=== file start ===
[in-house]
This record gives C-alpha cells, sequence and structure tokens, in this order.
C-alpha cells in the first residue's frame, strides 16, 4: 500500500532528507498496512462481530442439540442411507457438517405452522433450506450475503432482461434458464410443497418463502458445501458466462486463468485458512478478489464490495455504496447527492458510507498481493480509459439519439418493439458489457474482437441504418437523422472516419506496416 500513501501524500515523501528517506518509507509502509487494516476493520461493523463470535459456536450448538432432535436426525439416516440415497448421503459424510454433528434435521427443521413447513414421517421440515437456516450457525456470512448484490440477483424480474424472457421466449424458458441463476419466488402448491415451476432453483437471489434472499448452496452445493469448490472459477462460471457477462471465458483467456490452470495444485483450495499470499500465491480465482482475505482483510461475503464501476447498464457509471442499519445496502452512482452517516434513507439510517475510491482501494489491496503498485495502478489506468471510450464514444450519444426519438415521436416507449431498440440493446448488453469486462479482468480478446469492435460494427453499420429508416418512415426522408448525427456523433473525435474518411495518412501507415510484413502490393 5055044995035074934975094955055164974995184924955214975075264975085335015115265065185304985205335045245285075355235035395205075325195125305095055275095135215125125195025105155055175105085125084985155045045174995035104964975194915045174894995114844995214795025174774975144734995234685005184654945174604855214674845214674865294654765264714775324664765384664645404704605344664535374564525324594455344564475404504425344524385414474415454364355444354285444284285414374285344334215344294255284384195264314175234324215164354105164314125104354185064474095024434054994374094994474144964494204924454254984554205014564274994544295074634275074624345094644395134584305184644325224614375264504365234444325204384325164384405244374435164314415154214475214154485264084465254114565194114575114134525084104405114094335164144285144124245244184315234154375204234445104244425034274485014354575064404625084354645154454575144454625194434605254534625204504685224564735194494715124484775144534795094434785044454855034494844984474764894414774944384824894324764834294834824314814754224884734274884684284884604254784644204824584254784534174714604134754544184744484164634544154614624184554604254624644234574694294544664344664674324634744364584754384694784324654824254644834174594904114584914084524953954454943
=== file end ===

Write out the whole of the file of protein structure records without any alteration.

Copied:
[in-house]
This record gives C-alpha cells, sequence and structure tokens, in this order.
C-alpha cells in the first residue's frame, strides 16, 4: 500500500532528507498496512462481530442439540442411507457438517405452522433450506450475503432482461434458464410443497418463502458445501458466462486463468485458512478478489464490495455504496447527492458510507498481493480509459439519439418493439458489457474482437441504418437523422472516419506496416 500513501501524500515523501528517506518509507509502509487494516476493520461493523463470535459456536450448538432432535436426525439416516440415497448421503459424510454433528434435521427443521413447513414421517421440515437456516450457525456470512448484490440477483424480474424472457421466449424458458441463476419466488402448491415451476432453483437471489434472499448452496452445493469448490472459477462460471457477462471465458483467456490452470495444485483450495499470499500465491480465482482475505482483510461475503464501476447498464457509471442499519445496502452512482452517516434513507439510517475510491482501494489491496503498485495502478489506468471510450464514444450519444426519438415521436416507449431498440440493446448488453469486462479482468480478446469492435460494427453499420429508416418512415426522408448525427456523433473525435474518411495518412501507415510484413502490393 5055044995035074934975094955055164974995184924955214975075264975085335015115265065185304985205335045245285075355235035395205075325195125305095055275095135215125125195025105155055175105085125084985155045045174995035104964975194915045174894995114844995214795025174774975144734995234685005184654945174604855214674845214674865294654765264714775324664765384664645404704605344664535374564525324594455344564475404504425344524385414474415454364355444354285444284285414374285344334215344294255284384195264314175234324215164354105164314125104354185064474095024434054994374094994474144964494204924454254984554205014564274994544295074634275074624345094644395134584305184644325224614375264504365234444325204384325164384405244374435164314415154214475214154485264084465254114565194114575114134525084104405114094335164144285144124245244184315234154375204234445104244425034274485014354575064404625084354645154454575144454625194434605254534625204504685224564735194494715124484775144534795094434785044454855034494844984474764894414774944384824894324764834294834824314814754224884734274884684284884604254784644204824584254784534174714604134754544184744484164634544154614624184554604254624644234574694294544664344664674324634744364584754384694784324654824254644834174594904114584914084524953954454943